Construction projects can turn acrimonious — and bad feelings often survive dispute resolution. But think twice before voicing thoughts or opinions about a fellow project participant. A false statement about another’s business practices or conduct can create liability for defamation. Modern technologies and social media make it easy to instantly insult a contractor or a construction project — and in front of many more people.
The Extreme Construction Defamation Case
A recent Connecticut case, SBD Kitchens, LLC v. Jefferson, underscores the risks of speaking, writing or blogging uncharitably about a contractor or a project gone wrong. In this case, property owners, in the angry aftermath of a construction project, established a website for the sole purpose of criticizing the contractor.
The owners took drastic steps, using IT professionals to establish a website and ensure that anyone searching for the contractor would find their site with its critical comments. Regrettably for the owners, the website included statements that an arbitrator subsequently found were not only defamatory, but also to have been made with malice, and therefore awarded both compensatory and punitive damages. In addition to the website subtitle, “SBD Kitchens SCAM,” the Connecticut court listed a few examples of statements that were actionable:
- “I feel that [SBD] made misrepresentations as to their form of compensation and that much of their work was inferior.”
- “[SBD] with their deceptive pricing was motivated to have us select lesser quality items so they could achieve a greater markup.”
- The section of the website entitled “Inferior Workmanship and Knowledge” was also defamatory to the extent that it contained factually inaccurate statements regarding relatively minor considerations.
The owners argued that punitive damages could not be awarded, but the Connecticut appellate court disagreed. The court agreed that the owners had published statements about the contractor either with knowledge of their falsity or with reckless disregard for their truth. Under the law of Connecticut (and many other states, too), that amounts to defamation per se, establishing actual malice and permitting an award of punitive damages.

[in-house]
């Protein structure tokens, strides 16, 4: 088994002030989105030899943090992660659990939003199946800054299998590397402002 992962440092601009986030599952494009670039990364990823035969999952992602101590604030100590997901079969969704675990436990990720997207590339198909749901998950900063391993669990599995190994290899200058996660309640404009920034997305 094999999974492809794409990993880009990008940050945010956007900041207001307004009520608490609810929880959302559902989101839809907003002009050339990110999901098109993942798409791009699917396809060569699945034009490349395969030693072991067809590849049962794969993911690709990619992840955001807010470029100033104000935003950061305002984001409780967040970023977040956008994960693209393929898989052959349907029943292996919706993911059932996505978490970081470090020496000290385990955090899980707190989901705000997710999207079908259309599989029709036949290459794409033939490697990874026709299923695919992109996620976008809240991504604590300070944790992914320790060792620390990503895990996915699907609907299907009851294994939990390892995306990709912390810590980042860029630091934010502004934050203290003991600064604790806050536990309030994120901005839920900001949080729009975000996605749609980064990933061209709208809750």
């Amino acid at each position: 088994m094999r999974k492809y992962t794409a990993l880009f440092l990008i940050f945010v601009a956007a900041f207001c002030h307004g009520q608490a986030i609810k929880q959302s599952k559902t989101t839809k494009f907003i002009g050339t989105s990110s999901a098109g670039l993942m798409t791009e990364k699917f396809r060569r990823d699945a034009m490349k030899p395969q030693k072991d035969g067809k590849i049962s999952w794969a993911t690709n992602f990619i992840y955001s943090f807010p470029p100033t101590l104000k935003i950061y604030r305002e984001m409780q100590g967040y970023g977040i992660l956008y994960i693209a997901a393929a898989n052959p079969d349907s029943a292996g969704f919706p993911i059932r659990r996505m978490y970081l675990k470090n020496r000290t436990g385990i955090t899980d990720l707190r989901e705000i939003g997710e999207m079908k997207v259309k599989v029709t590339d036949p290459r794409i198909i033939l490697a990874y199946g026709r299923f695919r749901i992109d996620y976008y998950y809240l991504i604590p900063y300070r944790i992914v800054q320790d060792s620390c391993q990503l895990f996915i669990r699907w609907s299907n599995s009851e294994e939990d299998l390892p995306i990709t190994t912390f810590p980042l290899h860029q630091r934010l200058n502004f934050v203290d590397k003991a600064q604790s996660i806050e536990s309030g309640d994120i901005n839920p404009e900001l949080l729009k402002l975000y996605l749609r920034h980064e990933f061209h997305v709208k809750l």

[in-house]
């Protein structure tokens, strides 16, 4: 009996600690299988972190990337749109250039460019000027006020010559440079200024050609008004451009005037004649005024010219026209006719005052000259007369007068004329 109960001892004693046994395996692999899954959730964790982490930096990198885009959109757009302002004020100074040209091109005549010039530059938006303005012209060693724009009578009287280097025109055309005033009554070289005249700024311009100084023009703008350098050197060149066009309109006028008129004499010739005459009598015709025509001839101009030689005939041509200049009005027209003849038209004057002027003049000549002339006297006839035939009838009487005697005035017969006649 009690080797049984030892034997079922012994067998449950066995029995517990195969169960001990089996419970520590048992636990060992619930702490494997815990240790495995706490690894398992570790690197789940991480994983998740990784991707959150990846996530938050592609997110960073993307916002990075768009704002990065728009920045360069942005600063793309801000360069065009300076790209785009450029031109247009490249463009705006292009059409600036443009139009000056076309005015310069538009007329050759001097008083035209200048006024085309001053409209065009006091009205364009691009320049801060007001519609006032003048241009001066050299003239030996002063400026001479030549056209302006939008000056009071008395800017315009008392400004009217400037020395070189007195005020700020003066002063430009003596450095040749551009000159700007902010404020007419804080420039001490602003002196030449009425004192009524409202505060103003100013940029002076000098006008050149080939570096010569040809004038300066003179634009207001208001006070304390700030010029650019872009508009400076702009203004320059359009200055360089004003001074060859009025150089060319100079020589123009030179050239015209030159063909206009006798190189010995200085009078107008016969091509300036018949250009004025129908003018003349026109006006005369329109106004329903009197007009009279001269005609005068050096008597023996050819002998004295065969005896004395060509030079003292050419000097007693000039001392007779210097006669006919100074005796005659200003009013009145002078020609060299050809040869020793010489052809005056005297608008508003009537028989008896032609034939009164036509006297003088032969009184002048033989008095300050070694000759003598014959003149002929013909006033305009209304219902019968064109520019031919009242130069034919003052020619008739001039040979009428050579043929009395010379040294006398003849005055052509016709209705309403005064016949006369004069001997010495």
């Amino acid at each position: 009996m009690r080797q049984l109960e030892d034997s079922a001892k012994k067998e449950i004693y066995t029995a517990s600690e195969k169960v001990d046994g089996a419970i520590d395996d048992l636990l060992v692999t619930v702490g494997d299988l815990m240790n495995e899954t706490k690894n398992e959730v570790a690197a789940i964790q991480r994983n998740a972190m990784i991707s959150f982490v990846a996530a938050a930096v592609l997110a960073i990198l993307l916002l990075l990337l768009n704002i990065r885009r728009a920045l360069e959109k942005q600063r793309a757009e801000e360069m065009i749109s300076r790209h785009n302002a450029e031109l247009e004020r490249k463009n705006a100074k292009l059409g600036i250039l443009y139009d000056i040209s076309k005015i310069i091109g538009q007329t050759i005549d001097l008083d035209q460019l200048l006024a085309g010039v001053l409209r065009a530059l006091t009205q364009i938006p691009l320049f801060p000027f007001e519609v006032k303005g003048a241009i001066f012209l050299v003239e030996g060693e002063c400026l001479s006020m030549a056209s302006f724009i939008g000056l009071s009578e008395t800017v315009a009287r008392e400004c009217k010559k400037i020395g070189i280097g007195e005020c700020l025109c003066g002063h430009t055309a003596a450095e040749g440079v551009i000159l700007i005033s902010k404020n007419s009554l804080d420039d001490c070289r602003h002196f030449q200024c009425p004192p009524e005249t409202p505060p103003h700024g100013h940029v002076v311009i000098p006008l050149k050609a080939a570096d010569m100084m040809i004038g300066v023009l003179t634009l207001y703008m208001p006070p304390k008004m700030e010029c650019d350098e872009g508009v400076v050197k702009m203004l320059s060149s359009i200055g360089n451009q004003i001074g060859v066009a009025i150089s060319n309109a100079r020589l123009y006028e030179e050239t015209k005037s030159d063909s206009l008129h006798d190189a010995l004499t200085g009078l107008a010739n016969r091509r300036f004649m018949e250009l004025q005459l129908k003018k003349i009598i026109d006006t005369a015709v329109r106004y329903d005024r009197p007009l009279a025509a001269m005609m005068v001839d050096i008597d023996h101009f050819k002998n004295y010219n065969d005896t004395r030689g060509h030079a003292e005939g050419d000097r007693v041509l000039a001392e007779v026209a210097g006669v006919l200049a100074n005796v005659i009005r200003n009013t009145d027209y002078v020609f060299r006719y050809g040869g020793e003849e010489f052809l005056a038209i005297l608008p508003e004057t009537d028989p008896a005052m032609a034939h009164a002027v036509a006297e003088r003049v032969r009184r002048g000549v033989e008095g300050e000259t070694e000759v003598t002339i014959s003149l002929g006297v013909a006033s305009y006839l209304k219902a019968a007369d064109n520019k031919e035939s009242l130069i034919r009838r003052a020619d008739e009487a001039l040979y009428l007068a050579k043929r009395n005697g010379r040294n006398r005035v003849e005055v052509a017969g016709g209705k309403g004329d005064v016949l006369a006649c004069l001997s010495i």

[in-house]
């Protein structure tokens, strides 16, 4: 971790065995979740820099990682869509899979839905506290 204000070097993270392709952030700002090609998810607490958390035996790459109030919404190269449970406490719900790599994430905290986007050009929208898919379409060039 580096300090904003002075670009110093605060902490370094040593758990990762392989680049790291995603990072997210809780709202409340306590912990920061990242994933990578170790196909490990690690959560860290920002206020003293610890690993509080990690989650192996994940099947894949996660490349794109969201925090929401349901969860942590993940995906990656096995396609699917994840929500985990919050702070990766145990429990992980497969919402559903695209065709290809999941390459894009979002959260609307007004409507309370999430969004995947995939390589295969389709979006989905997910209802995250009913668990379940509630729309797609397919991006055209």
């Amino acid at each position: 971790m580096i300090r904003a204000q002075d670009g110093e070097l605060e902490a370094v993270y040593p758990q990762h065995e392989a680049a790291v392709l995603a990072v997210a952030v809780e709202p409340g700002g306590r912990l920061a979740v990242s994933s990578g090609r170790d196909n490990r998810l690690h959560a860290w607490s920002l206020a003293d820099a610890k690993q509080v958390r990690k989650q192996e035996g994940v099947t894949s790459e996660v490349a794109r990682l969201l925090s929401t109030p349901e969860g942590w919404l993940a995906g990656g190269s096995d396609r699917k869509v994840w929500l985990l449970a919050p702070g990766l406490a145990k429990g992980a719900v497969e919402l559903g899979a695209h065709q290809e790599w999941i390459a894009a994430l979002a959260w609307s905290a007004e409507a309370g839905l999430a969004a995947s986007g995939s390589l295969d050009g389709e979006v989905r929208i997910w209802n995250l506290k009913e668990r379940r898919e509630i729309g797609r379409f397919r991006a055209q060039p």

Defamation claims are an increasing consideration in construction and real estate disputes, so the issues here should be taken seriously by owners, contractors and designers engaged in construction projects. See Downey v. Chutehall Construction Co., 19 N.E.2d 470 (Mass. App. 2014) (contractor sued another contractor on project for defamation); Keller v. Henepin County, 2014 Westlaw 3497738 (Minn. App. 2014) (public officials’ comments about property owner were potentially defamatory in dispute centering on construction of public library).
Lessons From SBD Kitchens
The admittedly extreme example of SBD Kitchens offers lessons for parties to construction projects:
- While construction disputes (especially homeowner disputes) can be emotional, emotion is not an excuse for publishing false or inaccurate statements about another party. In the aftermath of a contentious dispute, it is often best to say nothing. If you feel compelled to comment on another party, be sure the comment is completely accurate.
- For many owners, the stakes of saying something inaccurate about a contractor can be quite high, given that a false statement about a contractor’s business can be fatal to the contractor if not rebutted. One party’s statement in the heat of the moment can be another’s bet-the-company litigation.
- Do not make a bad situation worse by prolonging the agony — as the owners in SBD Kitchens did. Sometimes, it is better — and cheaper — to let things go.
Conferring with legal counsel before saying anything controversial is a good idea. A lawyer can help you understand what you can safely communicate about another party. Moreover, relying on the advice of legal counsel about the content and accuracy of a statement can sometimes serve as a defense to a defamation claim if there is a reason to make a public comment. Faegre Baker Daniels’ attorneys counsel clients in these matters every day. For additional reading, see Brunner and O’Connor on Construction Law, §§ 2:168, 7:145.
 157 Conn.App. 731, __ A.2d __, 2015 Westlaw 350690 (Conn. App. 2015).